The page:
If you have not already been forming relationships with fellow bloggers within your niche, now is a great time to start. Get to know them. Get to know their readers. Chat with them outside of their blogs. When you are feeling comfortable that they are producing content you can stand behind, then ask if they are interested in this little joint venture project. Let them know exactly what you are hoping to accomplish, how it could benefit them, what your blog tribe promoting will involve, etc. and keep it small. You likely don’t have the time or energy to comment on and promote 27 blog posts each day. Start with a couple of bloggers and see how things go.

There is power in social networking, and there is power in numbers. But, only when it is targeted. The biggest blog tribe returns are going to come from staying within your own market.

Have you been a member of a blog tribe? What was your experience?

Comments

  1. says

    I love your honesty. This is some great insight, as this is the first time for me to join a blog tribe. As always, thank you for such good content.

  2. says

    I was doing the ‘comment on my blog’ thing at a forum and it was going really well. Their comments helped my other readers to feel comfortable responding and really gave it a community feel. However, it turned into me commenting on ten different blogs while only one or two were returning the favor. Some people take advantage of these. It is good to have a small group where it is personal and doesn’t become a job.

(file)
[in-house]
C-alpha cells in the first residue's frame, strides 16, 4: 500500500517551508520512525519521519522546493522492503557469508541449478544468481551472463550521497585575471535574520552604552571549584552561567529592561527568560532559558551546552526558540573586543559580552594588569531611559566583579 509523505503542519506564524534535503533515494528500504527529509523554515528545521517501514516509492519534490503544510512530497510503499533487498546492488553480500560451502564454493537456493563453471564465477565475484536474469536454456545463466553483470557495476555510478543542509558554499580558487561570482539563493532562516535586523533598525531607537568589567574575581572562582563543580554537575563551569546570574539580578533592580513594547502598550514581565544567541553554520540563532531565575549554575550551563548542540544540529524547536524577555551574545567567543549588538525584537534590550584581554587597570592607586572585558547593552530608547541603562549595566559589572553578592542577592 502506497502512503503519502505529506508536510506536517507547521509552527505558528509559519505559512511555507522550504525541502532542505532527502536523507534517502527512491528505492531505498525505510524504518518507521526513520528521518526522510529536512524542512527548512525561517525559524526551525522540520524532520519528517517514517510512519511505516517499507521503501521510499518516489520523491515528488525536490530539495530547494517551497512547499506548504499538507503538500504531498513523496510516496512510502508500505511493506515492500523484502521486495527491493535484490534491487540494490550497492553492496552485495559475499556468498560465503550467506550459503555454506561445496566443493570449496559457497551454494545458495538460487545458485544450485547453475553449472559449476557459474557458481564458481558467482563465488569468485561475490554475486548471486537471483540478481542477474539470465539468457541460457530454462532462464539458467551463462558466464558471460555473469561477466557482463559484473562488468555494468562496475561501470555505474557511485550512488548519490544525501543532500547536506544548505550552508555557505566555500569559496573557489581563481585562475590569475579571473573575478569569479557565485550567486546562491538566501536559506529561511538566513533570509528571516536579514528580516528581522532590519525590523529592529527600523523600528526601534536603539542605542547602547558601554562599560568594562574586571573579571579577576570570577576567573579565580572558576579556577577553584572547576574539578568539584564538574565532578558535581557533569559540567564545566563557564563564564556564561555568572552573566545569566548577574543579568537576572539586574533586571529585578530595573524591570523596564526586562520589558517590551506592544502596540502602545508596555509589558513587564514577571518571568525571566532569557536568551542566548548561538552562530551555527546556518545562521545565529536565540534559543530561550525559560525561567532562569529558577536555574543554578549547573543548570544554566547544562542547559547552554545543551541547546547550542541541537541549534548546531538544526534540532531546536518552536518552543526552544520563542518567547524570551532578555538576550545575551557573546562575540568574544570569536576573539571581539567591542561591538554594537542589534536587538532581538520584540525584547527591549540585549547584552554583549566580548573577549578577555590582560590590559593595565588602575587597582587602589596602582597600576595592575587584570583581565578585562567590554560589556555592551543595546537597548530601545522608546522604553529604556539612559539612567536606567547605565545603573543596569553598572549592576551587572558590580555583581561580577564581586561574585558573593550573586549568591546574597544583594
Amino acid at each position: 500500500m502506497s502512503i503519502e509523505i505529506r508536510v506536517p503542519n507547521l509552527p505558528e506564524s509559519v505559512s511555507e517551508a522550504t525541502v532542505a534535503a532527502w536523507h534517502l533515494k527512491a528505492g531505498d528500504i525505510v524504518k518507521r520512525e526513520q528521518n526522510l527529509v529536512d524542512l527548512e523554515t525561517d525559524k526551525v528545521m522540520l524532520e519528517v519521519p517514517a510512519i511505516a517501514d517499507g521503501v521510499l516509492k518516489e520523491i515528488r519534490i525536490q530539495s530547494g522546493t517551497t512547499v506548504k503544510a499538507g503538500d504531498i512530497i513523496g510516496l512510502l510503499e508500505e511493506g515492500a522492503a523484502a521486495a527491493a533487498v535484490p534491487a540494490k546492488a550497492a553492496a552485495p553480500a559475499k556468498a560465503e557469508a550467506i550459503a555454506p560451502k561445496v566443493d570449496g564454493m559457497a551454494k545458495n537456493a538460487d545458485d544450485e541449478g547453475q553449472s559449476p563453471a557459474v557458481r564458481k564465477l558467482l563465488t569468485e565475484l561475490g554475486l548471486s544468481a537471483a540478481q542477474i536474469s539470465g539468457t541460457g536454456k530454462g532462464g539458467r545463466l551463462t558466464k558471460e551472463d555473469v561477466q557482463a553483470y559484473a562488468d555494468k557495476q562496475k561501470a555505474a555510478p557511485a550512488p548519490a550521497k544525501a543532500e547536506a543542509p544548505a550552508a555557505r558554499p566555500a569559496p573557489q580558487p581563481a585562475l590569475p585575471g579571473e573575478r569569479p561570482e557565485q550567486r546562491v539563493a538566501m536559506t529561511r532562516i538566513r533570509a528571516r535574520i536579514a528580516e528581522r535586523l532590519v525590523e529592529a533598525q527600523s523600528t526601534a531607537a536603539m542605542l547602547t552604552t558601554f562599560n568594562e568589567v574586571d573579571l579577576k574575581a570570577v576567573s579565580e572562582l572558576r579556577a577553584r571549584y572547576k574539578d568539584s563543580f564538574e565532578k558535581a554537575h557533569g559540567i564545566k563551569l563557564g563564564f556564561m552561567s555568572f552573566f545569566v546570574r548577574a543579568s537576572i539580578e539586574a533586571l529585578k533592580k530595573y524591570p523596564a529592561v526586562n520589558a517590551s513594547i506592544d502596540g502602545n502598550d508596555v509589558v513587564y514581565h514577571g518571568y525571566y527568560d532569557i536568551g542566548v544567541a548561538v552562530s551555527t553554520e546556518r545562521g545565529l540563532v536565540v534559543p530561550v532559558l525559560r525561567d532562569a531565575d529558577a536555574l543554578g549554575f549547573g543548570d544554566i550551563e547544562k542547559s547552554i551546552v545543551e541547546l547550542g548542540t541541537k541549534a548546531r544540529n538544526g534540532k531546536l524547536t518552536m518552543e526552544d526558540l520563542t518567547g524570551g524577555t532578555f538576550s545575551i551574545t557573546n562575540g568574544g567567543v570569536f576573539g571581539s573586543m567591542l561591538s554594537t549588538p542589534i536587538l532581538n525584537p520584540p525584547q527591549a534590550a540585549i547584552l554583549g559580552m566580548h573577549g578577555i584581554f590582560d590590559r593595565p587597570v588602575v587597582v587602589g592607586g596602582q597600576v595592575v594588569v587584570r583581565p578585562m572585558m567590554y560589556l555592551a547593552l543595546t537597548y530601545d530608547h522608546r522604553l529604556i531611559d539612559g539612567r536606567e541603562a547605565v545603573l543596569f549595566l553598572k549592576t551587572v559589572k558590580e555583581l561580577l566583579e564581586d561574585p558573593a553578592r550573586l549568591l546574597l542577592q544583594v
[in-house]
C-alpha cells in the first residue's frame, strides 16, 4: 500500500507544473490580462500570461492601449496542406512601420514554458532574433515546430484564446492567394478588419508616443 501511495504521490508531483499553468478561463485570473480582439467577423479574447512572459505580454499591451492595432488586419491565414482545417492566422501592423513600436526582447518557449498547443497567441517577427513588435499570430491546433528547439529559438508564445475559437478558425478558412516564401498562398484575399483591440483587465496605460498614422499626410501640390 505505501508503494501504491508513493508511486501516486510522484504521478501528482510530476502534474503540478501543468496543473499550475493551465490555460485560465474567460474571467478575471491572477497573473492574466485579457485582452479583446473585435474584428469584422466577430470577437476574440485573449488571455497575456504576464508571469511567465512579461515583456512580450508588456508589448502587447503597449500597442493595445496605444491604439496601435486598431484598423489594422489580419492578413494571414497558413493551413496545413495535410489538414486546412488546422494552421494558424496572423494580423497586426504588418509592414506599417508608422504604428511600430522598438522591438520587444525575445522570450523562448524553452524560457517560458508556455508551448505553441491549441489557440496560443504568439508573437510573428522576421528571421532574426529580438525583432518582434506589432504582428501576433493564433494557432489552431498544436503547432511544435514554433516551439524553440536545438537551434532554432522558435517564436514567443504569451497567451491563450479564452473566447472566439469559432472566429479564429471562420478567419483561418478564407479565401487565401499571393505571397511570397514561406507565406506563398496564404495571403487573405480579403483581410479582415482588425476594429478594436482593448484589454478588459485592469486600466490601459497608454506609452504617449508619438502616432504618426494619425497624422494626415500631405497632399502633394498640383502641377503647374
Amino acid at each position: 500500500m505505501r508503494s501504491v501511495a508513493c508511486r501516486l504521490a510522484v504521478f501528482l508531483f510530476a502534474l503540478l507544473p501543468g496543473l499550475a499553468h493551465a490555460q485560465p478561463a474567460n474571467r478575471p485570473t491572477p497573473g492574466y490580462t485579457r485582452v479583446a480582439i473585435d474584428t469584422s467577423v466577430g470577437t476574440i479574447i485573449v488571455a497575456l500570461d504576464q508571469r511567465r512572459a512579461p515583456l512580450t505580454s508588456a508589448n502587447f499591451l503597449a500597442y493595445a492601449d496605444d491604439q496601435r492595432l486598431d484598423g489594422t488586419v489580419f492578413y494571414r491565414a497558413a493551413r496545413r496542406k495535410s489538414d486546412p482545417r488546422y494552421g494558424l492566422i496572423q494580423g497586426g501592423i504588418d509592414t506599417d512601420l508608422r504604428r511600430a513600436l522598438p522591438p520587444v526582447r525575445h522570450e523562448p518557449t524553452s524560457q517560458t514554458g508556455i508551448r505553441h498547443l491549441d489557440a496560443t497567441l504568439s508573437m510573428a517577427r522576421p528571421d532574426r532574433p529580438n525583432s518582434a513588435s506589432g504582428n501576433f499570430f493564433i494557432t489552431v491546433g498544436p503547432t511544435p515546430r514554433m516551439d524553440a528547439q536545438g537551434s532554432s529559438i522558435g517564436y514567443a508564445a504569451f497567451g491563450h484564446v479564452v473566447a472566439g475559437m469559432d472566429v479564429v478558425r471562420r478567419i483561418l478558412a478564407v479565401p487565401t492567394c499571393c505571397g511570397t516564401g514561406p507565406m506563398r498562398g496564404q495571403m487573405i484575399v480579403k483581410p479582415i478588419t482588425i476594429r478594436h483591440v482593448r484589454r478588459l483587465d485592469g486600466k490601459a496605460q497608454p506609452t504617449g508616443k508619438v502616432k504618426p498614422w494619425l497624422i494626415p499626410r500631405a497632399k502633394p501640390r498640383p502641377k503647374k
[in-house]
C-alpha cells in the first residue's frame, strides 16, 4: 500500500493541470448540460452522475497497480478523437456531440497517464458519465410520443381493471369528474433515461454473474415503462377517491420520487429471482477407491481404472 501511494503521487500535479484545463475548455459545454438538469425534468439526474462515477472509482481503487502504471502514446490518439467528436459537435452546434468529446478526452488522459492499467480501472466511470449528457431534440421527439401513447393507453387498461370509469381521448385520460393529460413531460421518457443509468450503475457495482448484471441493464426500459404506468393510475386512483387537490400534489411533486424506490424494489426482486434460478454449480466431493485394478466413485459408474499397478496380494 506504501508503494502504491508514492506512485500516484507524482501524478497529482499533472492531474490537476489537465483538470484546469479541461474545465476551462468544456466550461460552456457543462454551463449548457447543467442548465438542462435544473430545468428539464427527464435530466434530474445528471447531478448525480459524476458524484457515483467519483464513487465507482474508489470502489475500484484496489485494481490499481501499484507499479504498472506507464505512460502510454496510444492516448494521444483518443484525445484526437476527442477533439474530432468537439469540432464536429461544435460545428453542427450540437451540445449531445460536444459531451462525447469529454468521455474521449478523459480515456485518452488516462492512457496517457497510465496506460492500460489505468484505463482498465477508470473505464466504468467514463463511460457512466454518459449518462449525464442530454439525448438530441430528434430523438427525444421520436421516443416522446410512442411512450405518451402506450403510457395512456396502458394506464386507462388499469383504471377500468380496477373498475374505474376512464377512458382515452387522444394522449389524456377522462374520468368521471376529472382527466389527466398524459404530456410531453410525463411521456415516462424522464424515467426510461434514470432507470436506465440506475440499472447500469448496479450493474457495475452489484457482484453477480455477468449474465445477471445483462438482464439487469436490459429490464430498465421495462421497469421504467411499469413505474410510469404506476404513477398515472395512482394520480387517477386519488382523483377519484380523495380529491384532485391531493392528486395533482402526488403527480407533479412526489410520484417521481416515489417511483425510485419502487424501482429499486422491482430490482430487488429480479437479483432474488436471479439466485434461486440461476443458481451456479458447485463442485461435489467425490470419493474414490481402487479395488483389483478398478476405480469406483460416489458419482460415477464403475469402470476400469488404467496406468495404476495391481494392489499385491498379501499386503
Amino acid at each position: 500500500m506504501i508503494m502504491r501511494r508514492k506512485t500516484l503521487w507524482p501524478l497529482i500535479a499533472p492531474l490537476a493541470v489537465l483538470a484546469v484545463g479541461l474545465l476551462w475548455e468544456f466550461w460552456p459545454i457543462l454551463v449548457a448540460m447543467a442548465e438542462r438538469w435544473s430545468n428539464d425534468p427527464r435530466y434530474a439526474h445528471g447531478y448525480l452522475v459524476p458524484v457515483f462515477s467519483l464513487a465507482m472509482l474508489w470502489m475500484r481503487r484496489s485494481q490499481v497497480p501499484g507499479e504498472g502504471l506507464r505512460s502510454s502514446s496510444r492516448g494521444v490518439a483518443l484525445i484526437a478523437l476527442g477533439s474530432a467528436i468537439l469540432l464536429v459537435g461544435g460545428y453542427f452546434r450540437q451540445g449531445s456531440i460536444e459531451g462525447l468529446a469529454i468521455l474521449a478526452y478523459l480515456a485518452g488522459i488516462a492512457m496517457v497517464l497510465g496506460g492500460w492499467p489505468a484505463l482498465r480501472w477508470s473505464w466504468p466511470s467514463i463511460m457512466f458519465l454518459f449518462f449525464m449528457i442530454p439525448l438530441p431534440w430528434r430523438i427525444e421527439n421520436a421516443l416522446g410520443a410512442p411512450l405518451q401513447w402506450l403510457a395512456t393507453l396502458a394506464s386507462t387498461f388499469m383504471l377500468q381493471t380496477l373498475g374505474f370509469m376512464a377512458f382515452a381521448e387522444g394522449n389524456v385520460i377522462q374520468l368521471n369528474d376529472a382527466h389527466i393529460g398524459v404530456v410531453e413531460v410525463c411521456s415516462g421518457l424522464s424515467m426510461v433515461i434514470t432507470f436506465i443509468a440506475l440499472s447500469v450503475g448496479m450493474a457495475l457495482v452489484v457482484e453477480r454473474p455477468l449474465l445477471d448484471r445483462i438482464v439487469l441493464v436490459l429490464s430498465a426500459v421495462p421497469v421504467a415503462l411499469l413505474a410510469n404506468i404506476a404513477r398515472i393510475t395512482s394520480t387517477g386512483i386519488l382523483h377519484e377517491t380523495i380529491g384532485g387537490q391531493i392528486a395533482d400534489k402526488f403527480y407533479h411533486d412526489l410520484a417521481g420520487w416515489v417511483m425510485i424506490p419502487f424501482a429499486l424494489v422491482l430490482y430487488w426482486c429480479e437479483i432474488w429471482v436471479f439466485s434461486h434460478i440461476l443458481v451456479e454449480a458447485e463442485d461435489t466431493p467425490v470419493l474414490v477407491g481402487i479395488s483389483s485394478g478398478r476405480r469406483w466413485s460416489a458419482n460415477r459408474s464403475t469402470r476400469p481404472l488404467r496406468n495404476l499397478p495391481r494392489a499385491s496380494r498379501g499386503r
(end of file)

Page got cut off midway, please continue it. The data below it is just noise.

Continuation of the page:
3. says

    I really believe that a blog tribe could be incredibly beneficial if the people you’re helping to promote and vice versa have content similar to your own. As you said, once you start promoting things that you can’t be sure your readers are interested in, you could start losing followers. I am looking forward to checking my numbers at the end of this month to see how it looks compared to last month as a result of my participation.

    • Angie says

      I’m very happy with it so far. The bad experiences were good learning lessons. I’m using those things when I’m building up my other blogs.

  4. says

    My actual 1st Blog tribe is the one that you’ve started and it’s been a really great experience to work with a group of like minded women in the same niche. Collaboration is definitely key towards success.

    • Angie says

      I’ve loved the collaboration part of it, Carla. We all have questions about sensitive subjects (money, traffic), that you just are not comfortable talking about publicly on a forum. At least I’m not. This provides an avenue to get feedback without judgment.

  5. says

    Can I ask where/how you did this tribe thing? Someone pointed me towards Tribepro but this seems to be an automated thing. I’m not sure I want to just automatically spam unrelated topics. Is there a manual sharing and commenting tribe website?

    • says

      Hi, Angel. I use Triberr. As you mentioned though, I was very selective in choosing my Tribe. It consists of only very similar bloggers and it is all blogs that I read and would recommend regardless. And it is small. Triberr does have a manual sharing option. It doesn’t need to be automatic if you don’t want it to be.

  6. says

    Thanks for the article. I was poking around the web looking for information on blog tribes when I stumble on to your blog. You make some really good points about getting involved with like minded individuals and taking the bull by the horns by starting your own tribe.